Size 16 Sneaker Drops with Diana Rojas

The Ceramicist on What Clay Has to Say About Hype

  • Interview: Rebecca Storm

What do you do with a shoe you can’t walk in?

“Nobody’s ever asked me that,” laughs artist Diana Rojas in her Bed-Stuy studio, “but my answer would be: pretend to wear it.” Her response is suiting to her approach to ceramics, the medium for which she is known—a big part of being self-taught, she tells me, is being adaptable. While you might not immediately recognize her face, Diana’s creations are unmistakable—the Margiela Tabi, Prada Cloudbusts, adidas Stan Smith (her version worn by the man himself!), Balenciaga’s Triple S. Her work appears all over Instagram—Petra Collins is an active collector and fan—with publications like The Cut and Office Magazine commissioning her to create specific styles. Diana’s bubblegum pink Balenciaga croc appears on the cover of the latter’s eighth issue.

In the studio she shares with her twin, Mars, there’s a canary yellow version of the croc—she turns it over to show me how she creates all of her shoes, stacking coils upon coils of clay, smoothing and sculpting as she goes. Must-have, hollow shoes. You could say that Diana is a hype potter, investigating the fetishization of mass-produced, luxury goods by recreating them out of clay. Unlike their luxury counterparts though, Diana’s temporal pieces are made all the more interesting by their subtle flaws—bolstered by the discrepancies in design that betray a human touch. Her practice begs the question: how does a traditional medium, one literally and historically weighted, intersect with an industry as fleeting (and oftentimes as vapid) as fashion?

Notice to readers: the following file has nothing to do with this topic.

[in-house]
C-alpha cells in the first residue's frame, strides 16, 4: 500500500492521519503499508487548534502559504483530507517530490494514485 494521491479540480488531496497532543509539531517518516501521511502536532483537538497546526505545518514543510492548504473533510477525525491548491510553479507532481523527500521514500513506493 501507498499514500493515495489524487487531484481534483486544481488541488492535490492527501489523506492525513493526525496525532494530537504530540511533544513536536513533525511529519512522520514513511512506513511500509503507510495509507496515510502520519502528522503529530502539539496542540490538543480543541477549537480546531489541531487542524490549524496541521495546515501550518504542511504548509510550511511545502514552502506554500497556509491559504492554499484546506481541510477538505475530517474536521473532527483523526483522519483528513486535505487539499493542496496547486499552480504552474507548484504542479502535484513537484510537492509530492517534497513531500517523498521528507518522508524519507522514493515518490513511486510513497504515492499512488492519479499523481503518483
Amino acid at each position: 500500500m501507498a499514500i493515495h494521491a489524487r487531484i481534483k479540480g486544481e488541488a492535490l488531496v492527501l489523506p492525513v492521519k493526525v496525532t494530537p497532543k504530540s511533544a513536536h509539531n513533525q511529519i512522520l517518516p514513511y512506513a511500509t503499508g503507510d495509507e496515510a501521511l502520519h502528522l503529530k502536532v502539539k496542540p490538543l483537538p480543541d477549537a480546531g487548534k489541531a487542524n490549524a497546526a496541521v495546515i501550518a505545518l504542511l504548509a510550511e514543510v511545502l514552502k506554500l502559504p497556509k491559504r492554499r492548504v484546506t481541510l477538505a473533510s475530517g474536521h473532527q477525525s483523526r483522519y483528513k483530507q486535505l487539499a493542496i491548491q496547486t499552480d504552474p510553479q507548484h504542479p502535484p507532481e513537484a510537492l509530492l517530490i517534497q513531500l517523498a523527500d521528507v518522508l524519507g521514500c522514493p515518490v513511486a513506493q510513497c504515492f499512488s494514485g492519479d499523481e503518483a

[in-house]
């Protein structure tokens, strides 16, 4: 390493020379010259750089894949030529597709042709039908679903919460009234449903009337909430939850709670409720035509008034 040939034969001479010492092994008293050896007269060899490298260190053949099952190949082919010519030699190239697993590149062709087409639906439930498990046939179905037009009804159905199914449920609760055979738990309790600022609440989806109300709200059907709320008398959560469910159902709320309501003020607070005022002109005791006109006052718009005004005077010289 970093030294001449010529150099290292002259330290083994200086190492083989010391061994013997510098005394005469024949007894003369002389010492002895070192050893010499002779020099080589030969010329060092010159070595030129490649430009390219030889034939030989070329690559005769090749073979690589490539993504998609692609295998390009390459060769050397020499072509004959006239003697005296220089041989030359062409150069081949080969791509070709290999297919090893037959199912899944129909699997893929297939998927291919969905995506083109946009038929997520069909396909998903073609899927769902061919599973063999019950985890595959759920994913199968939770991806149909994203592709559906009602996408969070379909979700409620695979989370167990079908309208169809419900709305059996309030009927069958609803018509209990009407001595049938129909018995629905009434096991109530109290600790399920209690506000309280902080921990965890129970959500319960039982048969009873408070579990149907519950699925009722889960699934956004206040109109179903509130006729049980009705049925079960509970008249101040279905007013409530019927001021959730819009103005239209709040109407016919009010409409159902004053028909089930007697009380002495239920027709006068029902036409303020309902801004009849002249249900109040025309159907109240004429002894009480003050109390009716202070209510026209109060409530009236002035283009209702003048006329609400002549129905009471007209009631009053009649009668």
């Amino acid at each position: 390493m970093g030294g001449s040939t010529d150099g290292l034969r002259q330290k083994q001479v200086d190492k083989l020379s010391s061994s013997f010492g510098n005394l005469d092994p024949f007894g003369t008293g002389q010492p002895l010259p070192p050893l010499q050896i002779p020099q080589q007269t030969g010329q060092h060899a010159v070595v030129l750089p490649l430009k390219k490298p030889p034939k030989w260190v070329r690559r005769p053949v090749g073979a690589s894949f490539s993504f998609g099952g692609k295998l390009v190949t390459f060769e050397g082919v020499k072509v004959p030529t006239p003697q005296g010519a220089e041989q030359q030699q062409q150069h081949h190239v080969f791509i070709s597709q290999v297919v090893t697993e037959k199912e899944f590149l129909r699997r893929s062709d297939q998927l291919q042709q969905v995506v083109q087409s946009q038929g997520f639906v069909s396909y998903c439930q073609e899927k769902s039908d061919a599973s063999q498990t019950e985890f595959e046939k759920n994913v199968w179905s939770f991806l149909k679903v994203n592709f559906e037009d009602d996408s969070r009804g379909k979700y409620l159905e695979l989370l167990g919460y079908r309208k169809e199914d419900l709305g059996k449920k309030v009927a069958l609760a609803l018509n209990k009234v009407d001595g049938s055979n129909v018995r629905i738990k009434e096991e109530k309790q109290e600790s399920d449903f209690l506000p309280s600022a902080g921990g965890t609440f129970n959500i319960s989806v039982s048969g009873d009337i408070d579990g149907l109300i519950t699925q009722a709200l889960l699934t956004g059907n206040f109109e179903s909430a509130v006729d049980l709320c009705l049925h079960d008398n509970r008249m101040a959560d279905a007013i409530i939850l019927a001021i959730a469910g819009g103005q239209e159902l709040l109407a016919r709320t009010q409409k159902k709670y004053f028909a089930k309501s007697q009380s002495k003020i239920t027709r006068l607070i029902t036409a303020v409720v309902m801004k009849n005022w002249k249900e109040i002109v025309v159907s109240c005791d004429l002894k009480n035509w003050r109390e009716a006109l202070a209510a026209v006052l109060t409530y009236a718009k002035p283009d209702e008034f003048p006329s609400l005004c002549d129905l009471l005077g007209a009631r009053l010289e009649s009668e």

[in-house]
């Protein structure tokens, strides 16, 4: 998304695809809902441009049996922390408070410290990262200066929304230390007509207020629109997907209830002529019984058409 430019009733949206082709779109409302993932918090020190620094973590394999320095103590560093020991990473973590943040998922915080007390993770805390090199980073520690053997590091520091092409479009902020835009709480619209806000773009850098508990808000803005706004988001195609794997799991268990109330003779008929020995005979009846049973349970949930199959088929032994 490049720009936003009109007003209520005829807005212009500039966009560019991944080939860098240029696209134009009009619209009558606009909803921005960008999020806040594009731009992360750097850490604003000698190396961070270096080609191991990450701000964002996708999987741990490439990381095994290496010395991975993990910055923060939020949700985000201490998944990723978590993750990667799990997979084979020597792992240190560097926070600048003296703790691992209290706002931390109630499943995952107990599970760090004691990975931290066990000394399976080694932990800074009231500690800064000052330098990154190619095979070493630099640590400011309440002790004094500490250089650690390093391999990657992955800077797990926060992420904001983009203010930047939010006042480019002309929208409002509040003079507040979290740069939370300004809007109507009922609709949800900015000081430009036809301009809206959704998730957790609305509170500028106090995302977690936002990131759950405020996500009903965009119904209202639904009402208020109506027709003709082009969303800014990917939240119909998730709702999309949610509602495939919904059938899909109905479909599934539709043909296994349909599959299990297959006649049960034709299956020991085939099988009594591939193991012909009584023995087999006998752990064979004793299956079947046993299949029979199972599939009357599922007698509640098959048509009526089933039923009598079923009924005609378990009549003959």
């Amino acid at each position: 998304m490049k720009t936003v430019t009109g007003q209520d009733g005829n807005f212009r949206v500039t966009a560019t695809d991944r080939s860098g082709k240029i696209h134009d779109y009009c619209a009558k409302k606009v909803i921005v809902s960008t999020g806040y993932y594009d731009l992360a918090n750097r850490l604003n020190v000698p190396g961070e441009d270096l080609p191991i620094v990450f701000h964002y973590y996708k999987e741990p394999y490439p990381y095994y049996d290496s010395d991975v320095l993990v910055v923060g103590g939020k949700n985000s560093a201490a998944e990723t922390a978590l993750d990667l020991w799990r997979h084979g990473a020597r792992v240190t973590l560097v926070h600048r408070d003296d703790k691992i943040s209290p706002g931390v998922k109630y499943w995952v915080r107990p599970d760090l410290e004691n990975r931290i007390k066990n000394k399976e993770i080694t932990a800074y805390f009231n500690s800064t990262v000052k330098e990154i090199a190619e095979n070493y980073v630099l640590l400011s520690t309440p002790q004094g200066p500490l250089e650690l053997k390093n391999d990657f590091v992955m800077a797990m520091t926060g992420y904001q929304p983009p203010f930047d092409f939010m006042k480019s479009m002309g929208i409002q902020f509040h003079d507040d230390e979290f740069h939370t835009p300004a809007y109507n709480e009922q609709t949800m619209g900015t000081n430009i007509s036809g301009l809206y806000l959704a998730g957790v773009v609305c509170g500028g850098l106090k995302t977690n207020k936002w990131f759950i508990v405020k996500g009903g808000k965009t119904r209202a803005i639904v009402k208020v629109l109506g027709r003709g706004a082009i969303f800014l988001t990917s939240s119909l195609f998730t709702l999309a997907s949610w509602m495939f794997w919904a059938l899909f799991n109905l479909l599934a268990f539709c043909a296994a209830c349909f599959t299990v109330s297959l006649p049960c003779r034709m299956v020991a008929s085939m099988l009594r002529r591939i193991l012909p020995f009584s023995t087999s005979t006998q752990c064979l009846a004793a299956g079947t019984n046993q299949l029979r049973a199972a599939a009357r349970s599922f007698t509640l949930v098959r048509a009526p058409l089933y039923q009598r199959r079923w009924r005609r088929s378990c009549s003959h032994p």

Rebecca Storm

Diana Rojas

What’s your criteria for choosing a shoe to recreate?

I’m really drawn to the Balenciaga Triple S because of how clunky it is, we hadn’t really seen a shoe that was that clunky for a while. I remember kids in high school would wear Etnies, so maybe it taps into memories I have. For me, it’s always a different way of building it, like how do I make it? In terms of sculpting, how do I get it to look similar? It’s always a challenge. With heels, I have a really hard time making them because the heel part is so delicate, and the top is heavy.

It’s interesting how that mirrors ease of wear, too.

Yeah, we’re really having a “comfortable sneaker moment.” I think with everything going on in the world, everyone wants to be a little bit more comfortable in whatever way they can be.

Are you aiming to change what a shoe is, or just exploring what it could be?

Maybe both of those. I think everybody knows what a shoe’s function is, so it’s interesting when you see one out of context. Shoes tell a story about the person who is wearing them, to some extent—whether they work in construction, or work in high fashion. It’s interesting to see an object that’s created in the likeness of another object and feel drawn to it because of what it represents—the brand, or a favorite shoe—and want to display it to some extent.

Most of your work is inspired by existing footwear, but are you ever interested in inventing a new shoe?

I’ve been doing that recently, or altering shoes that already exist. I have the Balenciaga Triple S, but morphed with a cowboy boot, and a Margiela Tabi. I want to expand that into a larger body of work, or design a shoe at some point.

A lot of footwear lately is a fusion of disparate styles and design components from preexisting pieces, so this Triple S boot seems completely like something that you might see on And good for winter! It’s funny how it goes from a bit absurd to actually really practical.

I thought so too! That’s where my head is going, it seems practical.

Trends are so fleeting and things change so fast—what is it that makes you want to basically carve them into stone? Are you marking a moment in time?

I made the Yeezy slides from that photo where he’s wearing them and they’re too small, and then all the Trump stuff happened and it felt wrong to involve it in my work. But I’m glad that I made them, even though I took them out of the studio.